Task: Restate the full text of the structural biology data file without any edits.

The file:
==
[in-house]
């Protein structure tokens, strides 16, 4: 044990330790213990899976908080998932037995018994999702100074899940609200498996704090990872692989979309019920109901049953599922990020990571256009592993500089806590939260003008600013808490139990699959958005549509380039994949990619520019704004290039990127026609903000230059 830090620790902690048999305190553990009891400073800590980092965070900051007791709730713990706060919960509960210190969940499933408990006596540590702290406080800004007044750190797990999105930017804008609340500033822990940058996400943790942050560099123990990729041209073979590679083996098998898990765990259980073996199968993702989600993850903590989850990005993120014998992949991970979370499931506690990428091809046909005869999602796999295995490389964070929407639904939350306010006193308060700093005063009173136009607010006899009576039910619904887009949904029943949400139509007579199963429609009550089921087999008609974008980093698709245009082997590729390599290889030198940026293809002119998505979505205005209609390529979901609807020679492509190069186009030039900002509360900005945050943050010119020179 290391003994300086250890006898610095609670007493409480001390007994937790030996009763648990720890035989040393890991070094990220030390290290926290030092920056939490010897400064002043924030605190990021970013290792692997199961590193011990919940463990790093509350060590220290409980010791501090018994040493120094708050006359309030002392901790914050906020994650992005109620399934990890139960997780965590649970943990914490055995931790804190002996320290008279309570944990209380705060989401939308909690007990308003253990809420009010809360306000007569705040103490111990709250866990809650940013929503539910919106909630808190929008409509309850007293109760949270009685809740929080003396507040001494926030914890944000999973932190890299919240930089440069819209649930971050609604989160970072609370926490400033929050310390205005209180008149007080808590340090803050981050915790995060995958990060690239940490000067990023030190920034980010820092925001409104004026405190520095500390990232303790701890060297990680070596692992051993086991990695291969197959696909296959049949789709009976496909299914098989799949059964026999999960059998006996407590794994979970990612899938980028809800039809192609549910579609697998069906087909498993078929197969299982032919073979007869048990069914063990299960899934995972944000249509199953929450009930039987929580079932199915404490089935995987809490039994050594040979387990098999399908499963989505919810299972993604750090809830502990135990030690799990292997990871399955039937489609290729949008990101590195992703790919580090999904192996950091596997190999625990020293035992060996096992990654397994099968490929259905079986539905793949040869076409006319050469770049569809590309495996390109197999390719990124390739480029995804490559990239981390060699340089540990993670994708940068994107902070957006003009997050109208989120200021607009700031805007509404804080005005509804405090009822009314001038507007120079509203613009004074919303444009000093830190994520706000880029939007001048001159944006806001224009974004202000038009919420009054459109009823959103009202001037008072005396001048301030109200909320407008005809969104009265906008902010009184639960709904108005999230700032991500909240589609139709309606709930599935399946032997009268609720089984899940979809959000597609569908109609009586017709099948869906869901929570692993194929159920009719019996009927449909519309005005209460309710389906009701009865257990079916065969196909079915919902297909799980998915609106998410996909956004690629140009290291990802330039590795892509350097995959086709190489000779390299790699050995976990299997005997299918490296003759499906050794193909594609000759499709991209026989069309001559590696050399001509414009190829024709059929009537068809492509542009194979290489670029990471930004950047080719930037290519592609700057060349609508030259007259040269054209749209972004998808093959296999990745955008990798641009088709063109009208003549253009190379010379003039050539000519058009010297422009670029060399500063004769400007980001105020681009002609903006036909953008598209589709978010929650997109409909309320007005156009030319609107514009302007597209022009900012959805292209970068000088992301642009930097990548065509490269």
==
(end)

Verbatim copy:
[in-house]
């Protein structure tokens, strides 16, 4: 044990330790213990899976908080998932037995018994999702100074899940609200498996704090990872692989979309019920109901049953599922990020990571256009592993500089806590939260003008600013808490139990699959958005549509380039994949990619520019704004290039990127026609903000230059 830090620790902690048999305190553990009891400073800590980092965070900051007791709730713990706060919960509960210190969940499933408990006596540590702290406080800004007044750190797990999105930017804008609340500033822990940058996400943790942050560099123990990729041209073979590679083996098998898990765990259980073996199968993702989600993850903590989850990005993120014998992949991970979370499931506690990428091809046909005869999602796999295995490389964070929407639904939350306010006193308060700093005063009173136009607010006899009576039910619904887009949904029943949400139509007579199963429609009550089921087999008609974008980093698709245009082997590729390599290889030198940026293809002119998505979505205005209609390529979901609807020679492509190069186009030039900002509360900005945050943050010119020179 290391003994300086250890006898610095609670007493409480001390007994937790030996009763648990720890035989040393890991070094990220030390290290926290030092920056939490010897400064002043924030605190990021970013290792692997199961590193011990919940463990790093509350060590220290409980010791501090018994040493120094708050006359309030002392901790914050906020994650992005109620399934990890139960997780965590649970943990914490055995931790804190002996320290008279309570944990209380705060989401939308909690007990308003253990809420009010809360306000007569705040103490111990709250866990809650940013929503539910919106909630808190929008409509309850007293109760949270009685809740929080003396507040001494926030914890944000999973932190890299919240930089440069819209649930971050609604989160970072609370926490400033929050310390205005209180008149007080808590340090803050981050915790995060995958990060690239940490000067990023030190920034980010820092925001409104004026405190520095500390990232303790701890060297990680070596692992051993086991990695291969197959696909296959049949789709009976496909299914098989799949059964026999999960059998006996407590794994979970990612899938980028809800039809192609549910579609697998069906087909498993078929197969299982032919073979007869048990069914063990299960899934995972944000249509199953929450009930039987929580079932199915404490089935995987809490039994050594040979387990098999399908499963989505919810299972993604750090809830502990135990030690799990292997990871399955039937489609290729949008990101590195992703790919580090999904192996950091596997190999625990020293035992060996096992990654397994099968490929259905079986539905793949040869076409006319050469770049569809590309495996390109197999390719990124390739480029995804490559990239981390060699340089540990993670994708940068994107902070957006003009997050109208989120200021607009700031805007509404804080005005509804405090009822009314001038507007120079509203613009004074919303444009000093830190994520706000880029939007001048001159944006806001224009974004202000038009919420009054459109009823959103009202001037008072005396001048301030109200909320407008005809969104009265906008902010009184639960709904108005999230700032991500909240589609139709309606709930599935399946032997009268609720089984899940979809959000597609569908109609009586017709099948869906869901929570692993194929159920009719019996009927449909519309005005209460309710389906009701009865257990079916065969196909079915919902297909799980998915609106998410996909956004690629140009290291990802330039590795892509350097995959086709190489000779390299790699050995976990299997005997299918490296003759499906050794193909594609000759499709991209026989069309001559590696050399001509414009190829024709059929009537068809492509542009194979290489670029990471930004950047080719930037290519592609700057060349609508030259007259040269054209749209972004998808093959296999990745955008990798641009088709063109009208003549253009190379010379003039050539000519058009010297422009670029060399500063004769400007980001105020681009002609903006036909953008598209589709978010929650997109409909309320007005156009030319609107514009302007597209022009900012959805292209970068000088992301642009930097990548065509490269």